Volumes of cargo moved through US ports this year are expected to moderate back to GDP growth of around 2.5%, according to Fitch Ratings’ latest Spring Report.
The forecast comes after a stronger 2018, which saw container traffic across US ports rise 5.7% compared to the previous year, reaching a high of 6.3% year-on-year growth in the second half of 2018.
The spike, above recorded retail sales growth of 4.7%, has been explained as the result of shipments being front-loaded before trade-tariff increases kicked-in, combined with consumer spending remaining steady on the back of a strong jobs market and economy in the US.
In a recent Port Technology technical paper, Dr Noel Hacegaba of the Port of Long Beach makes the case for ports becoming logistics clusters
Ports on both East and West coasts recorded an increase in figures for 2018, although at 7.5% the yearly increase of volumes through terminals on the eastern seaboard significantly outstripped their western counterparts’ growth of 4.5%, indicating a continuing shift in the balance of trade in favour of the East Coast.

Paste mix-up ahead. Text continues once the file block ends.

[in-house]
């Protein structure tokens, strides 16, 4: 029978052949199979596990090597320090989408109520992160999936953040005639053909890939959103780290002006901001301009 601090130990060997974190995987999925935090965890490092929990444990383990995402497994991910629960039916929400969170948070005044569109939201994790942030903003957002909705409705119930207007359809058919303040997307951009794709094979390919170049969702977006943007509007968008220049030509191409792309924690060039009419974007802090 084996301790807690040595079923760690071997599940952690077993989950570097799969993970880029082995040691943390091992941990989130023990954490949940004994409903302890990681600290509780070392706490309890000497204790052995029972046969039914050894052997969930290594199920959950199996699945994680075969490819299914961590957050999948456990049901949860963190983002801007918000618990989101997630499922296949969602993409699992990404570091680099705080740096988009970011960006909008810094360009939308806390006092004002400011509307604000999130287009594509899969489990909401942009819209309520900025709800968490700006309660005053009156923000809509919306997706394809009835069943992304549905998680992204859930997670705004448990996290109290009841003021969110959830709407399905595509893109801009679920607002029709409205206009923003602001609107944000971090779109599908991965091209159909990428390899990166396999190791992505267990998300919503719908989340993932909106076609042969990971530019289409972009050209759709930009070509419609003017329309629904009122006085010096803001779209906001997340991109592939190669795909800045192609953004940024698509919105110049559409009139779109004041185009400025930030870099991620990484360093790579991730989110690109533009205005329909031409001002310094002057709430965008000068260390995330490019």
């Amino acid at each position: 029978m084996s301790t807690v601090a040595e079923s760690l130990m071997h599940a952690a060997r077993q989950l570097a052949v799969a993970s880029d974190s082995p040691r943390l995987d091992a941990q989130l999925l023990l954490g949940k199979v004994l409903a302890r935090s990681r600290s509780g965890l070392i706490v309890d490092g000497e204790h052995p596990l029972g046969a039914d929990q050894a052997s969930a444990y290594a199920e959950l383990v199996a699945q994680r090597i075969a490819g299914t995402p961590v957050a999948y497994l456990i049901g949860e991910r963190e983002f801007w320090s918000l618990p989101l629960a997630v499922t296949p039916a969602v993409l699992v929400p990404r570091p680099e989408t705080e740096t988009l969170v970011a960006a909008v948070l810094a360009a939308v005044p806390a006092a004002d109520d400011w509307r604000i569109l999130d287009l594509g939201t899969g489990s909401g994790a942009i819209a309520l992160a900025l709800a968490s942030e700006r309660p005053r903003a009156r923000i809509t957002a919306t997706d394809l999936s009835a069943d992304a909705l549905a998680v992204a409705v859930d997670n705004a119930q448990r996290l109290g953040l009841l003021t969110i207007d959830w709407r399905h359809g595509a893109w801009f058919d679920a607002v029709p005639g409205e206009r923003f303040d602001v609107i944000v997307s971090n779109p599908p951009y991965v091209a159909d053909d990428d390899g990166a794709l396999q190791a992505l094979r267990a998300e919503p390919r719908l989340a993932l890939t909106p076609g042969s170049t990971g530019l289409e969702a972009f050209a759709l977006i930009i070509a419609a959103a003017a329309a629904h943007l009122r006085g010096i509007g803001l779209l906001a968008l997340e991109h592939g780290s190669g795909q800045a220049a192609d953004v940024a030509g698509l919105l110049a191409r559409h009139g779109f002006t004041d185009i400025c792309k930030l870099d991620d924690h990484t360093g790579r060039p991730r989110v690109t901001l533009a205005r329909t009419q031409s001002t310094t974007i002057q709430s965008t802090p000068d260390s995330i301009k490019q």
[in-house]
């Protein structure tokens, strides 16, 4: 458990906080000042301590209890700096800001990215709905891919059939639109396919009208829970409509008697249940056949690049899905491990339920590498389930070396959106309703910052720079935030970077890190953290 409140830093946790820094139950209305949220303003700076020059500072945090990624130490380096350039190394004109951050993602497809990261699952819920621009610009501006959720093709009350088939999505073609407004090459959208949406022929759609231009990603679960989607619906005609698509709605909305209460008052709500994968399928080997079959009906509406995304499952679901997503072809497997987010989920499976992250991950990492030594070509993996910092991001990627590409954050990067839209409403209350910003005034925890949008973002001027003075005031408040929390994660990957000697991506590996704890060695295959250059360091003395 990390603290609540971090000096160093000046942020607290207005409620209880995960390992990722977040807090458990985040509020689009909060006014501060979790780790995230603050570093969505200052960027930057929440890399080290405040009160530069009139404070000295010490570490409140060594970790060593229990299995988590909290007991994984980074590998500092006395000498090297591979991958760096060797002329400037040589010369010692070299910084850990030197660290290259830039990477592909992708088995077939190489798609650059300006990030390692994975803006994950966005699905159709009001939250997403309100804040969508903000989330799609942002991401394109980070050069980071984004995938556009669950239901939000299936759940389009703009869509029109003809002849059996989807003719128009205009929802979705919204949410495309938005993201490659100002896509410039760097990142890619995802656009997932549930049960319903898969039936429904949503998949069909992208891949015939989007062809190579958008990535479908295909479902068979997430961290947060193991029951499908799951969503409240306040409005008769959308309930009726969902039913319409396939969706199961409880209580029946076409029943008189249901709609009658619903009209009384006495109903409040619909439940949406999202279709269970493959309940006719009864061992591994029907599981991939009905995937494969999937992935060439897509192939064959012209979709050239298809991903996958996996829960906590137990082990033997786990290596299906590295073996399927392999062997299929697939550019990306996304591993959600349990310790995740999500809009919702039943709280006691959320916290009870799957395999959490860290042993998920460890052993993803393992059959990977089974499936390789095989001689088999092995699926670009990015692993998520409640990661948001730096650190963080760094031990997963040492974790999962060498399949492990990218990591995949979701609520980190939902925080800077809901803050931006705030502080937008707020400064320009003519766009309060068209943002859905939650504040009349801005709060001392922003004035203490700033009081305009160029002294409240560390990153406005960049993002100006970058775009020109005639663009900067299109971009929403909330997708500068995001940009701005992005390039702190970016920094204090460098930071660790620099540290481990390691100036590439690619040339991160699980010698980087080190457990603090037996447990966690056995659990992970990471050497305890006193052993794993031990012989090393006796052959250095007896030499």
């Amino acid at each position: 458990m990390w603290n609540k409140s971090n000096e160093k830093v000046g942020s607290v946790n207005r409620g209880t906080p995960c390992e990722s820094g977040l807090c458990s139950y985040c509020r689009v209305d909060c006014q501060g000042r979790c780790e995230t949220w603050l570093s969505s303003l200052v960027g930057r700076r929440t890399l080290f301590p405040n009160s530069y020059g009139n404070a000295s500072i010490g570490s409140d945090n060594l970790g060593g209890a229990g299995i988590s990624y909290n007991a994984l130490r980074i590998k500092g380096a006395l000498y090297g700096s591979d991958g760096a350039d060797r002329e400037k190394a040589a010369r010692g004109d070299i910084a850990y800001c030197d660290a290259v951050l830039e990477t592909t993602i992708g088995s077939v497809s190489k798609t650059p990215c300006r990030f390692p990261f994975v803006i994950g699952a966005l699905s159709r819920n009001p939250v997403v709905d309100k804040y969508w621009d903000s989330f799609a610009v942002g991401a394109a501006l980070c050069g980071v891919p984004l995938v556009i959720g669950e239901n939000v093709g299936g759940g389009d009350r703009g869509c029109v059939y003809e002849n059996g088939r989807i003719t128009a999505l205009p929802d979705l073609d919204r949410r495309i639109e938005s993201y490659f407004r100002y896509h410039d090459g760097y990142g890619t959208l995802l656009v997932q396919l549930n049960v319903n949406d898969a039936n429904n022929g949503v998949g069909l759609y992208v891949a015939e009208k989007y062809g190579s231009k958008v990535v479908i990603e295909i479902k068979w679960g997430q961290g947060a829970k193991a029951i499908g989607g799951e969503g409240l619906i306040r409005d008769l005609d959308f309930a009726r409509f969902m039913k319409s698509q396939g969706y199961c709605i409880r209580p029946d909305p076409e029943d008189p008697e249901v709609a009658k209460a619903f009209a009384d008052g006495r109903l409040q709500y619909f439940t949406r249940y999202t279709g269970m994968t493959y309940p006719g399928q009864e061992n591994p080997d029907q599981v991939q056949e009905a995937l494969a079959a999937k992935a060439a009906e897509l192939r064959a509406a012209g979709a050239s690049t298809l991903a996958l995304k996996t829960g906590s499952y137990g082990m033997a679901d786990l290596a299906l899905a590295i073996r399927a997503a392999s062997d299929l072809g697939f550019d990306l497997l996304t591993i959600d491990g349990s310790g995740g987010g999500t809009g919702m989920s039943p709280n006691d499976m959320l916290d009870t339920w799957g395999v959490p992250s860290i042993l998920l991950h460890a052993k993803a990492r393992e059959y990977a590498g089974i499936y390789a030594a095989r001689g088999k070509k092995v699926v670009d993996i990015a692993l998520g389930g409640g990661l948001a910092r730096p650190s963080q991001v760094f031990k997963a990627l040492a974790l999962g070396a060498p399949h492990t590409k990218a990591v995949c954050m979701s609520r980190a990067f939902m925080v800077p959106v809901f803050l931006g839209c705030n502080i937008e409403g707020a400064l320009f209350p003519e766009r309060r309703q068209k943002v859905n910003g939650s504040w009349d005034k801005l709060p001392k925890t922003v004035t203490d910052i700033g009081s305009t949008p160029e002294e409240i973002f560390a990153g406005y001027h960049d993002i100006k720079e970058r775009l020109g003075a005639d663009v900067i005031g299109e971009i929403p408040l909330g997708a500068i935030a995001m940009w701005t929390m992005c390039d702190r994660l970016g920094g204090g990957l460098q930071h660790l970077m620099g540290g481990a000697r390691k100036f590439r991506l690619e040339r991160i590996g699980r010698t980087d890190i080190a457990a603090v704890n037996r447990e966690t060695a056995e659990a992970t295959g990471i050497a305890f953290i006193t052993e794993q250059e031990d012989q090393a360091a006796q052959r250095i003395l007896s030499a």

Upgrades in automation at US terminals are among the initiatives shaking up the US ports sector, according to Fitch senior director Emma Griffith.
This comes as US ports continue to prepare for larger ships, with improvements including channel dredging, major upgrades to container handling equipment, and the addition of funding for inland transportation infrastructure.
Griffith said: “Disruptors worth keeping a close eye on for US ports include terminal automation and trade policy implications on imports and supply chain decisions, with shipping preparations ahead of the roll-out of IMO 2020 fuel regulations.”